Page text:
IMIRE RHINO AND WILDLIFE CONSERVATION
Imire was originally started by Normal and Gilly Travers as a tobacco farm but became a wildlife conservancy in 1972 when their passion for wildlife conservation took over. In 1987, they received 7 orphaned rhinos to care for, which was the beginning of their world renowned rhino breeding program. In the next 20 years, they welcomed the births of 15 rhino calves, and have released 13 of them into national parks around Zimbabwe. Unfortunately, Imire was victim of a poaching attack killing 4 of their rhinos. Since then, they have increased their security and have continued their breeding program with the births of two more rhino calves. This threat also convinced Imire to no longer release rhinos into national parks and instead release them into a community supported second stage release site on their property. Here, the rhinos are followed at a distance by armed guards 24-hours a day and have limited interactions with humans with the hope of one day releasing them into national parks when constant security is not required. In addition to their rhino breeding program, Imire is also home to other rescues including four elephants, a herd of cape buffalo, a lion, two hyenas, a crocodile, as well as a wide variety of plains game and 152 species of birds.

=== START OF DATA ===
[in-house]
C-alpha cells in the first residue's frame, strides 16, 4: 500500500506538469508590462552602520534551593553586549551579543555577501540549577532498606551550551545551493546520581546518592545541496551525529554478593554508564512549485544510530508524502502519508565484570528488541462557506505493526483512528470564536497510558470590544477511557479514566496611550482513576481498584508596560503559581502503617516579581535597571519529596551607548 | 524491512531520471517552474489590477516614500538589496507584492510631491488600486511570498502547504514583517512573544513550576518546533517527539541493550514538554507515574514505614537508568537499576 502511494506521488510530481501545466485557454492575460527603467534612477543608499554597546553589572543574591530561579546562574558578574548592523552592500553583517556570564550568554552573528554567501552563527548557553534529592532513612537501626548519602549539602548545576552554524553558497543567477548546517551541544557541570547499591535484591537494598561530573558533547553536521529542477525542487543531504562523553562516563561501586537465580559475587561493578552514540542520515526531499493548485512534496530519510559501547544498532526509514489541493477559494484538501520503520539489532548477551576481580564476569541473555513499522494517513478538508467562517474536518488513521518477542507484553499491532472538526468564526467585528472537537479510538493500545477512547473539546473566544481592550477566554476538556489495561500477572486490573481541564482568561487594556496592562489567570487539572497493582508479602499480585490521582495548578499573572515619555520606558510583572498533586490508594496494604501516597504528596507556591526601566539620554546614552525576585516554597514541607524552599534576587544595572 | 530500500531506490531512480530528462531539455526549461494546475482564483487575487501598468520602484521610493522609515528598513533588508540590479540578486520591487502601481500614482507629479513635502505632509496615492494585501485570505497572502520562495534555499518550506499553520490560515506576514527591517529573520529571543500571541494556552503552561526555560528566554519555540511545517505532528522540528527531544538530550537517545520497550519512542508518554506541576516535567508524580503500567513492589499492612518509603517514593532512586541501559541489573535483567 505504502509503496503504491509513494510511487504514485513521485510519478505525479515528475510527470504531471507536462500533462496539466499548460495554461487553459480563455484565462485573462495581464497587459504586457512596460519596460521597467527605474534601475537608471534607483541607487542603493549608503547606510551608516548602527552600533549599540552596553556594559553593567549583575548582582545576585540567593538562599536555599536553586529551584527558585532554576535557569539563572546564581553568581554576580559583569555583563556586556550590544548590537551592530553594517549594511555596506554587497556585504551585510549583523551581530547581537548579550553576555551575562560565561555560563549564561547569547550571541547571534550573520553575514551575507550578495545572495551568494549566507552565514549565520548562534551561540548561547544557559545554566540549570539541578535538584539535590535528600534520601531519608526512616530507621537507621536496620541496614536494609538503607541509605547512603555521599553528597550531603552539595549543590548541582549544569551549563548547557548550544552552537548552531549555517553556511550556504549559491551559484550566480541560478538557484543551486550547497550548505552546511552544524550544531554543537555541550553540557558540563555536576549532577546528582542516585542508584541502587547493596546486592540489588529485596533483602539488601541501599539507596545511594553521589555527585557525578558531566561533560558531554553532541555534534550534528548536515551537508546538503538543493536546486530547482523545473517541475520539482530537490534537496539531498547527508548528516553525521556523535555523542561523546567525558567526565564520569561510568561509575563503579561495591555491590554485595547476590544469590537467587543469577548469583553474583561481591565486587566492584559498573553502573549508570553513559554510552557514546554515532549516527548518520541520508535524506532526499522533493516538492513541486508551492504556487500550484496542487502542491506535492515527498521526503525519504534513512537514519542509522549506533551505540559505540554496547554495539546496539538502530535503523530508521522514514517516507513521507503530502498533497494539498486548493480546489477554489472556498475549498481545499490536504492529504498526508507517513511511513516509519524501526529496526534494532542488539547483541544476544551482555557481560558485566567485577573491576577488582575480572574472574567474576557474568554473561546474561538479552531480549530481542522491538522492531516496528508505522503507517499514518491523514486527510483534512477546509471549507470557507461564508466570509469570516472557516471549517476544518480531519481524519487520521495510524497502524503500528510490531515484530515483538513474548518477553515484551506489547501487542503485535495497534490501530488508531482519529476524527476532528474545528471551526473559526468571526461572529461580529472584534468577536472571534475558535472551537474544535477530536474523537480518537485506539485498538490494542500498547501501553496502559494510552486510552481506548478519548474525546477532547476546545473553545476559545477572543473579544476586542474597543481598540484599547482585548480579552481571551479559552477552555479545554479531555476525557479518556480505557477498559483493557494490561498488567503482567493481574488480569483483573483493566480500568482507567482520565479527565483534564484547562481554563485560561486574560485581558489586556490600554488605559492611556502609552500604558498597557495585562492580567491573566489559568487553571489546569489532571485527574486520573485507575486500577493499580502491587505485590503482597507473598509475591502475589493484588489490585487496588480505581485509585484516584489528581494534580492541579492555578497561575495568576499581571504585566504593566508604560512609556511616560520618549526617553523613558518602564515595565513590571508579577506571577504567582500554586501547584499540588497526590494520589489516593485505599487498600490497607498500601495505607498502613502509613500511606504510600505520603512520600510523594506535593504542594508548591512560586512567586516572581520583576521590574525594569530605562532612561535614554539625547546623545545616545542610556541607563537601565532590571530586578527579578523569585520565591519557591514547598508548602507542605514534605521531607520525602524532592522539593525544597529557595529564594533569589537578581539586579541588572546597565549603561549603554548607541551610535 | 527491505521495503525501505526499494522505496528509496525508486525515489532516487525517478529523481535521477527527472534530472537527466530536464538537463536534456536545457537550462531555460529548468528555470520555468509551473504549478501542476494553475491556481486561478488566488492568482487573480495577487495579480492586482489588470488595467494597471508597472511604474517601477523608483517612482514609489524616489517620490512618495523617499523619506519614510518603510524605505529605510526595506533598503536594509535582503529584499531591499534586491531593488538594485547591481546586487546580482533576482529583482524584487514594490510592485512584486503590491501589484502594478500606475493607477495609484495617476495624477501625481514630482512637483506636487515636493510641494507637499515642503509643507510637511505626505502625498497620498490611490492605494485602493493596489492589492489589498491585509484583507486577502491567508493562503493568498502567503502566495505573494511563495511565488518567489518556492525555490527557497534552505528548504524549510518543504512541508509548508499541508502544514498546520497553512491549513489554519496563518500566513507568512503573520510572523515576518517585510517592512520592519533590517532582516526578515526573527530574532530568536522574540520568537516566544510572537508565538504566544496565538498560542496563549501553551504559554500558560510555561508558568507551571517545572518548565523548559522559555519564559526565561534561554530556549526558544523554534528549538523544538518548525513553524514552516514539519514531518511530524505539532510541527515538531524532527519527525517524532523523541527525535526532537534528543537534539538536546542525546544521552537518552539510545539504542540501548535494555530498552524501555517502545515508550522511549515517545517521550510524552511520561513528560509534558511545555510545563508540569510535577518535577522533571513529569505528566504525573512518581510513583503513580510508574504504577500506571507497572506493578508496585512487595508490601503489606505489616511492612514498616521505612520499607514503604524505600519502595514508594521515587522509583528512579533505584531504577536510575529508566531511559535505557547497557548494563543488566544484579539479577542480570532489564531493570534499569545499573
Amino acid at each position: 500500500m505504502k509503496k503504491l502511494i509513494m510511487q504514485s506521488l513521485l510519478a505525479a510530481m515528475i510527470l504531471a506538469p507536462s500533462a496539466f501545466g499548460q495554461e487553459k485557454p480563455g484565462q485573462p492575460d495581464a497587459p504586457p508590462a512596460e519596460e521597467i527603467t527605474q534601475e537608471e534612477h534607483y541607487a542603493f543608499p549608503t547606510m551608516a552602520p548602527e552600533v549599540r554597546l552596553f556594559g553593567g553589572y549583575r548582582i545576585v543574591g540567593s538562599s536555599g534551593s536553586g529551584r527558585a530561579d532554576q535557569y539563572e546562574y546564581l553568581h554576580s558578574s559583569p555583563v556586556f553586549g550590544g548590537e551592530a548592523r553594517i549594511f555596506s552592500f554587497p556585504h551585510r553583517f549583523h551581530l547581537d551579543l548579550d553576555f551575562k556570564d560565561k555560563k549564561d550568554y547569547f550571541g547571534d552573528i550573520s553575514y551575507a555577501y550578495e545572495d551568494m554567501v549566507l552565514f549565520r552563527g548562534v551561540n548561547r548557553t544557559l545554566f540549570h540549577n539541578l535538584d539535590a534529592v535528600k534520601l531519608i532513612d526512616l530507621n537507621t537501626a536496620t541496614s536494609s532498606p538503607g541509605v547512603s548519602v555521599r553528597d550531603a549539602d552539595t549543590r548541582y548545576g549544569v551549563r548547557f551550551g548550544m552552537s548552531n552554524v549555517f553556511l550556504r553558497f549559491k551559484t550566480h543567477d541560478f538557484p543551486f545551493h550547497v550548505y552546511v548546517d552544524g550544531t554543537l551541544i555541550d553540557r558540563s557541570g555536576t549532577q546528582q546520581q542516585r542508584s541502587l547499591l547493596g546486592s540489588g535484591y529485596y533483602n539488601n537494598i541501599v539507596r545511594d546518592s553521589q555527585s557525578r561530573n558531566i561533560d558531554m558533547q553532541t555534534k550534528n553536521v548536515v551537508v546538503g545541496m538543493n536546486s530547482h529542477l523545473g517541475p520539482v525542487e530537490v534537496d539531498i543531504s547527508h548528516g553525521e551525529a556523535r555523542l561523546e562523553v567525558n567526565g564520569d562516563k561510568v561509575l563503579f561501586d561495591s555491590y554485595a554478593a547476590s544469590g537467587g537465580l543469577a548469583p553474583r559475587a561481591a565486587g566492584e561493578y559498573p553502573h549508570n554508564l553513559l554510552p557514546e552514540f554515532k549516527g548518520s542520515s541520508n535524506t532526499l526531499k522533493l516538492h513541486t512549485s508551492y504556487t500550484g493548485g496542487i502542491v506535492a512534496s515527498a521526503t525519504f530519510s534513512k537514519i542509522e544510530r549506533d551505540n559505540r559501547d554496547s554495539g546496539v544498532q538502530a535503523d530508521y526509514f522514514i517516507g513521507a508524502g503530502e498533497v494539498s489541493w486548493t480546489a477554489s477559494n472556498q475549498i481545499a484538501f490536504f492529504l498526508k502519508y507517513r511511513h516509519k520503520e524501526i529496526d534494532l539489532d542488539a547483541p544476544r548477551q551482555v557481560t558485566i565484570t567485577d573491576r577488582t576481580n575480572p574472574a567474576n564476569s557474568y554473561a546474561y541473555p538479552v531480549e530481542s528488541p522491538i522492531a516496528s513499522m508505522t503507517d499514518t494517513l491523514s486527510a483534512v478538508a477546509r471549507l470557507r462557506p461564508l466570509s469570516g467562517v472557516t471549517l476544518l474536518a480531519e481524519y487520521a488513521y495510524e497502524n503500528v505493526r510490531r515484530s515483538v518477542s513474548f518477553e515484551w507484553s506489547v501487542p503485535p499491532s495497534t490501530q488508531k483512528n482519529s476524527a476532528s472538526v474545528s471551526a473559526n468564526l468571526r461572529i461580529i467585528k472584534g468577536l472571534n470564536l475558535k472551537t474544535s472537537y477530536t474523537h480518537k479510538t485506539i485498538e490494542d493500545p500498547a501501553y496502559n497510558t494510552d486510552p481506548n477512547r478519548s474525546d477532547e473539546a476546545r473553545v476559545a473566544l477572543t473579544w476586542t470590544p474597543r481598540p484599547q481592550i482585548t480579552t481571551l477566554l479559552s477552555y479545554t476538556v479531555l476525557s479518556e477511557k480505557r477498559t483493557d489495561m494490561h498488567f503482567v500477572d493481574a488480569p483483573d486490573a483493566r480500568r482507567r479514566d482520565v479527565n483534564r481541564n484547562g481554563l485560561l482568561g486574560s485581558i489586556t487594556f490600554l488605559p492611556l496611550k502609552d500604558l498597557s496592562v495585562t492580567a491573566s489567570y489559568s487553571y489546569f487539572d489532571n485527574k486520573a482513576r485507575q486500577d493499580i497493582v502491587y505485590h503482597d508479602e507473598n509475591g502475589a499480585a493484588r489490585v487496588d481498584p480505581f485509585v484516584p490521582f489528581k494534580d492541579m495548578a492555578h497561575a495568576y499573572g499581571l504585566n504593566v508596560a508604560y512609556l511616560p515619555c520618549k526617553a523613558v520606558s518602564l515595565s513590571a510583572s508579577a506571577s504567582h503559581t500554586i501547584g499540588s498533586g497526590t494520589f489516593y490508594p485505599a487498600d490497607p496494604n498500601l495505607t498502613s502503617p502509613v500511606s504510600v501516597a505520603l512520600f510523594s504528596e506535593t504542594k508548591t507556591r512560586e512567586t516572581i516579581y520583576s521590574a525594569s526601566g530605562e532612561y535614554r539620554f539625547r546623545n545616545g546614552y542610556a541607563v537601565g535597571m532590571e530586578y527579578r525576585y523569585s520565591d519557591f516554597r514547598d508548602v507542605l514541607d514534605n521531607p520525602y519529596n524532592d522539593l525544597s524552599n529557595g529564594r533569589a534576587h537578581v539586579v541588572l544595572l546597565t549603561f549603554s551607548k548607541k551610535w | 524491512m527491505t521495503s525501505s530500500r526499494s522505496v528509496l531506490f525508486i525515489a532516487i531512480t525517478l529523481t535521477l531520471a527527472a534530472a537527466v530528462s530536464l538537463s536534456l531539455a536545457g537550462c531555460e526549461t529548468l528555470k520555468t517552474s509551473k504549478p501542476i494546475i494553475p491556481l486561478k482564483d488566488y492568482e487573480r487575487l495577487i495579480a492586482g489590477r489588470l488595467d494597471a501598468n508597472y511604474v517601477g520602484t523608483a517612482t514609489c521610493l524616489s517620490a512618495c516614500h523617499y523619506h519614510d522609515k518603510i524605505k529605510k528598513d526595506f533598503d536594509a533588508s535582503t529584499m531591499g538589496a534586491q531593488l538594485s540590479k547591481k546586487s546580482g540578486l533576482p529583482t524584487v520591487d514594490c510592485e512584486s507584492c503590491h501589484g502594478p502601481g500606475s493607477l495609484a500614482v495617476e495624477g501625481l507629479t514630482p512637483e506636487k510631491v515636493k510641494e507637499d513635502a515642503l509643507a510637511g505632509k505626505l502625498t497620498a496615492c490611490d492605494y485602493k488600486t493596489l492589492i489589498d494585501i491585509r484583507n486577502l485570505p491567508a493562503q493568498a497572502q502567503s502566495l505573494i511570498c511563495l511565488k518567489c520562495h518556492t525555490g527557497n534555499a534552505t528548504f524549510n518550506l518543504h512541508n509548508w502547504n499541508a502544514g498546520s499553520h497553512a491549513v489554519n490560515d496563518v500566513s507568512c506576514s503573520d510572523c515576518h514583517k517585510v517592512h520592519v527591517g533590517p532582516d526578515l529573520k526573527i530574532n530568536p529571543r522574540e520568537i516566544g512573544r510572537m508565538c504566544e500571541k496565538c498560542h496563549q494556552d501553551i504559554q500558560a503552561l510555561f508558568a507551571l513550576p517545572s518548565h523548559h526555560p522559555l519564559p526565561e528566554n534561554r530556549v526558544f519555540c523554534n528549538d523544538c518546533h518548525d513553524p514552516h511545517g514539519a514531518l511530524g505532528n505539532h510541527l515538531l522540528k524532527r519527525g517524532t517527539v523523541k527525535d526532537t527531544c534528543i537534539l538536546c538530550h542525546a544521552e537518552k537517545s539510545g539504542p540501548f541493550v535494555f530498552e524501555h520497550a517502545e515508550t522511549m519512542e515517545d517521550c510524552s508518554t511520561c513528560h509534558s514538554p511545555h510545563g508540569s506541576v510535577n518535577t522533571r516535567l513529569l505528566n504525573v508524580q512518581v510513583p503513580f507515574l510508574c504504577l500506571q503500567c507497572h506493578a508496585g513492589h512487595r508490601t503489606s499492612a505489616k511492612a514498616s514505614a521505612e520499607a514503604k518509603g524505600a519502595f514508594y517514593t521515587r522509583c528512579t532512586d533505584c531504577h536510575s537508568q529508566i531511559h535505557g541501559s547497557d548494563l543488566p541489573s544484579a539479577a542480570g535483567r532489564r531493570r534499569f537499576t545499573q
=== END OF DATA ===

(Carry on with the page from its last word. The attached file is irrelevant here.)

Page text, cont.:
When choosing to visit Imire, there are multiple options depending on your preference. The most popular option tends to be volunteering in their hands-on rhino and elephant conservation program. These animals are free roaming during the day but are kept in bomas at night, with proper lighting and armed guard supervision to protect them from poachers. As a volunteer you will be required to assist with anti-poaching procedures, snare sweeps, behavioural monitoring of the rhinos and elephants, research projects, cleaning of the bomas, and feeding animals their supplemental diet. Additionally, Imire is heavily involved in the local community, in particular, the local school. Volunteers assist with various classes, and gardening projects at the schools, and help educate the students on the importance of conservation and wildlife. With so much to offer, volunteering at Imire is a rewarding and life changing experience. On the other hand, if volunteering isn’t your style, Imire has a beautiful lodge which offers game drives in the park, visits with the elephants and rhinos, incredible lookout points, and gourmet three course dinners. Imire also offers a self catering bush camp, available for private rentals or school groups.
Imire is located 2 hours from Zimbabwe’s capital city of Harare, in the Mashonaland east district. It is still a family run reserve headed by the Travers’ who are guaranteed to make you feel like part of the family during your visit!